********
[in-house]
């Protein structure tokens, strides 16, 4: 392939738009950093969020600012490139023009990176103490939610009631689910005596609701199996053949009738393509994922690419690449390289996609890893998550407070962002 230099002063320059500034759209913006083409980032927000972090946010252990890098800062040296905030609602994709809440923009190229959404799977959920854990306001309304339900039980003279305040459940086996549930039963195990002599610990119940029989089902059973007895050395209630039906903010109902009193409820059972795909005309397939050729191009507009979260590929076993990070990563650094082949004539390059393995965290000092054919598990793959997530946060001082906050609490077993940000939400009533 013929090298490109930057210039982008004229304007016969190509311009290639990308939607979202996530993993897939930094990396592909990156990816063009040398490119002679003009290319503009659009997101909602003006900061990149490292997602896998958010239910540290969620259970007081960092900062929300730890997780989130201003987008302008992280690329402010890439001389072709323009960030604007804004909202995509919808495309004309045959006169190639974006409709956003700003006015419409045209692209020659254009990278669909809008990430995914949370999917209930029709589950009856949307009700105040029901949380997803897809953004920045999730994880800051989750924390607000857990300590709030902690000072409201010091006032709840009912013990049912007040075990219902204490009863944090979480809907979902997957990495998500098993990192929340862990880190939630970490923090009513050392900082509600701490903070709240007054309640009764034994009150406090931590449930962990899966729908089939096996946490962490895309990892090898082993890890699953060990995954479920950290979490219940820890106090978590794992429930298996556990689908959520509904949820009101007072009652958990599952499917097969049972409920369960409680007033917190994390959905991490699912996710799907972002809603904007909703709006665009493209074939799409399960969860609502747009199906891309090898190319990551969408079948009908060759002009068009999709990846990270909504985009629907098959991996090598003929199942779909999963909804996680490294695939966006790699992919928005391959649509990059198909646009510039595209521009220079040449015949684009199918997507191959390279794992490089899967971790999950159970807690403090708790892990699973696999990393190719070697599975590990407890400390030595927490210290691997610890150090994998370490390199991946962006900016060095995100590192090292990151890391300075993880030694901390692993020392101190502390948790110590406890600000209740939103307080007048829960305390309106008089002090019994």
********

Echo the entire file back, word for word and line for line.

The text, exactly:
[in-house]
């Protein structure tokens, strides 16, 4: 392939738009950093969020600012490139023009990176103490939610009631689910005596609701199996053949009738393509994922690419690449390289996609890893998550407070962002 230099002063320059500034759209913006083409980032927000972090946010252990890098800062040296905030609602994709809440923009190229959404799977959920854990306001309304339900039980003279305040459940086996549930039963195990002599610990119940029989089902059973007895050395209630039906903010109902009193409820059972795909005309397939050729191009507009979260590929076993990070990563650094082949004539390059393995965290000092054919598990793959997530946060001082906050609490077993940000939400009533 013929090298490109930057210039982008004229304007016969190509311009290639990308939607979202996530993993897939930094990396592909990156990816063009040398490119002679003009290319503009659009997101909602003006900061990149490292997602896998958010239910540290969620259970007081960092900062929300730890997780989130201003987008302008992280690329402010890439001389072709323009960030604007804004909202995509919808495309004309045959006169190639974006409709956003700003006015419409045209692209020659254009990278669909809008990430995914949370999917209930029709589950009856949307009700105040029901949380997803897809953004920045999730994880800051989750924390607000857990300590709030902690000072409201010091006032709840009912013990049912007040075990219902204490009863944090979480809907979902997957990495998500098993990192929340862990880190939630970490923090009513050392900082509600701490903070709240007054309640009764034994009150406090931590449930962990899966729908089939096996946490962490895309990892090898082993890890699953060990995954479920950290979490219940820890106090978590794992429930298996556990689908959520509904949820009101007072009652958990599952499917097969049972409920369960409680007033917190994390959905991490699912996710799907972002809603904007909703709006665009493209074939799409399960969860609502747009199906891309090898190319990551969408079948009908060759002009068009999709990846990270909504985009629907098959991996090598003929199942779909999963909804996680490294695939966006790699992919928005391959649509990059198909646009510039595209521009220079040449015949684009199918997507191959390279794992490089899967971790999950159970807690403090708790892990699973696999990393190719070697599975590990407890400390030595927490210290691997610890150090994998370490390199991946962006900016060095995100590192090292990151890391300075993880030694901390692993020392101190502390948790110590406890600000209740939103307080007048829960305390309106008089002090019994």